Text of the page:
Futral responded with gratitude for the convention partnership.

“We intended to bestow bucket loads of blessings to you, but we have received barrelfuls of blessings,” Futral said.

The convention’s outgoing president, Ted Simpson, pastor of Greenridge Baptist Church in Clarksburg, Md., delivered an address on Matthew 9:35-38, noting how Jesus ministered in cities and villages, teaching and preaching and healing. Simpson said Jesus had compassion on the multitudes and told His disciples the harvest is plentiful but the workers are few.

“Park your car someday soon at your local mall and spend time seeing the crowds. Walk around inside and see all the people,” he said.

“If our multi-state convention will be successful in years to come, we have to have a passionate concern for families and see the people, see the faces. If we don’t, we’ll never make plans for them.”

Lee spoke from Jeremiah 12 for his message, noting that waves can be soothing and calm or they can knock a person off his feet.

“I see some waves approaching us which could greatly affect the way we do business as Maryland/Delaware Baptists,” he said. “I learned the hard way the first rule for dealing with waves is, ‘Never turn your back on a wave.’ We dare not ignore these. They could spell trouble for us. But handled correctly, these waves may give us the ride of our lives!”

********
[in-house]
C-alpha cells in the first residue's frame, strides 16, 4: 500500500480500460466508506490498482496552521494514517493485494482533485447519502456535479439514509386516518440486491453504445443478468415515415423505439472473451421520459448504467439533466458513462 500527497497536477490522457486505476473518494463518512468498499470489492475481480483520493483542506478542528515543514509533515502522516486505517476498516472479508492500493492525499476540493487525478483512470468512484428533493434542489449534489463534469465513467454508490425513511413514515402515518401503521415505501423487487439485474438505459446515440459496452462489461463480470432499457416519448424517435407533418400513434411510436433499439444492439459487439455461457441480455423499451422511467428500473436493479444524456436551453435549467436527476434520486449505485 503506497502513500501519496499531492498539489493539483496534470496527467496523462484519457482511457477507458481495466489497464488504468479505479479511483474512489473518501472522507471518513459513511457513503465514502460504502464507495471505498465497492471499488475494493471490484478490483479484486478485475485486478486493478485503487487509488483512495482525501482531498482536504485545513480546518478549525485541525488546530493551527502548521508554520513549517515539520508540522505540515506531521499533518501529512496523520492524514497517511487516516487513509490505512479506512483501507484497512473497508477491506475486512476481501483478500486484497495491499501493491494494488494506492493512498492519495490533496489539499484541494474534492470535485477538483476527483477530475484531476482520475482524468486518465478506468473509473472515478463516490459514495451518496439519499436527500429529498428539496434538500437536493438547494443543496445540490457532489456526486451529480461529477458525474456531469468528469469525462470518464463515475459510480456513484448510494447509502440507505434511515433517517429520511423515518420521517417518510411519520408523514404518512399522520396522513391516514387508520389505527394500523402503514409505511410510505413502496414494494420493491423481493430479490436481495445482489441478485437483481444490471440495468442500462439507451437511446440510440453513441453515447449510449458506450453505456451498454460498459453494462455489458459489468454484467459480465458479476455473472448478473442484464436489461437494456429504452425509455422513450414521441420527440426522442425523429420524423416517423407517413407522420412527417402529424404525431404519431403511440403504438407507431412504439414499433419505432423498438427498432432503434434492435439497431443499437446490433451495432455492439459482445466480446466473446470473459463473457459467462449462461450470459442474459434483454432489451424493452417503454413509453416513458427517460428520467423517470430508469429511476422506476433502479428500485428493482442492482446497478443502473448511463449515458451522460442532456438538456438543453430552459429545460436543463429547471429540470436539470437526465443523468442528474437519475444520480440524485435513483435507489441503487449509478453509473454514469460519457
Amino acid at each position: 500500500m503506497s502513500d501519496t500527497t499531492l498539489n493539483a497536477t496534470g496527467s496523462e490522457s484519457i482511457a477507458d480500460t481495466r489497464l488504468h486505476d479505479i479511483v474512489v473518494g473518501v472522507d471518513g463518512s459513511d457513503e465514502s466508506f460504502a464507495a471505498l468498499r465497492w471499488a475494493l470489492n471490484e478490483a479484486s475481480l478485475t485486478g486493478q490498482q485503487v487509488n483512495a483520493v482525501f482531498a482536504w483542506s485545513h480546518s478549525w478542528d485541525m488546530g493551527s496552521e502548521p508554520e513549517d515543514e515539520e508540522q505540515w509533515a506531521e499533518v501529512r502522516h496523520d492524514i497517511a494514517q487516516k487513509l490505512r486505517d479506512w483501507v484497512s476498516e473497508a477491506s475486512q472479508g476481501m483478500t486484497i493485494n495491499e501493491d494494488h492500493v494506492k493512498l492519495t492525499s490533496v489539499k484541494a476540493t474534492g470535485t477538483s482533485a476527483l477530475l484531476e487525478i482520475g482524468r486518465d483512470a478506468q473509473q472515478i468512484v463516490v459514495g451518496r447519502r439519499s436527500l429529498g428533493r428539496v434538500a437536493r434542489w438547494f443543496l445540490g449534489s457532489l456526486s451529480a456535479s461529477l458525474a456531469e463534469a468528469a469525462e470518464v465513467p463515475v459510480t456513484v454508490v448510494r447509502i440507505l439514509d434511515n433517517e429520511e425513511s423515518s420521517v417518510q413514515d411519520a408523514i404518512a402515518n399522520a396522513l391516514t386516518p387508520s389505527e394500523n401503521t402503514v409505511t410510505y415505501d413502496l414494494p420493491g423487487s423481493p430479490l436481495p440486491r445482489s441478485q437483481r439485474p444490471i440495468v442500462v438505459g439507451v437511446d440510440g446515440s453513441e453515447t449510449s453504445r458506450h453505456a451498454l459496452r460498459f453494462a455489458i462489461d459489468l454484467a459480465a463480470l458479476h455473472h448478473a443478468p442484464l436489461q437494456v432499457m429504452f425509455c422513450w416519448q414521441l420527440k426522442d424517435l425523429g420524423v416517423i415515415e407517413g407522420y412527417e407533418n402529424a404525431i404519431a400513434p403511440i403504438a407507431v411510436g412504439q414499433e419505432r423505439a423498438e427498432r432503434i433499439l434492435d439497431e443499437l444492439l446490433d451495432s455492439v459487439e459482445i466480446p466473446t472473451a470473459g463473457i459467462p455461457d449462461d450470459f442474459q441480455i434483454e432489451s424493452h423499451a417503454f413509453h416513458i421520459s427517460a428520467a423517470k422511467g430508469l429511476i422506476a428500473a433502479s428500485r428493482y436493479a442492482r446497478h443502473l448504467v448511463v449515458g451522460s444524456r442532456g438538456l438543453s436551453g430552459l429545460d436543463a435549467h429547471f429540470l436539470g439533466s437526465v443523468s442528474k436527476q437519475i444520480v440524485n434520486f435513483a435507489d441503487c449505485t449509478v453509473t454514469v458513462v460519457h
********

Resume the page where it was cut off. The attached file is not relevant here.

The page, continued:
Lee referred to five “waves” — postmodernity, amorality, the changing landscape, the stirring in cities and the next generation.

“Waves come and go,” Lee said. “I believe with all my heart that things are going to get worse. I am not a pessimist. I am a realist. I know what the Word of God says. I trust it, just like you do, to be our roadmap to the future.

“Some of the waves headed our way will cause us trouble,” Lee warned. “I believe our issue is the same as Jeremiah’s issue. The real issue is not God’s power or His willingness to act. It is about our resolve and our willingness to stay the course and ride the waves. If we are obedient to the will of God and choose wisely, we can ride these waves to victory in Jesus Christ.

“Hold on, my friends. Surf’s up. We may be about to experience the ride of our lives!”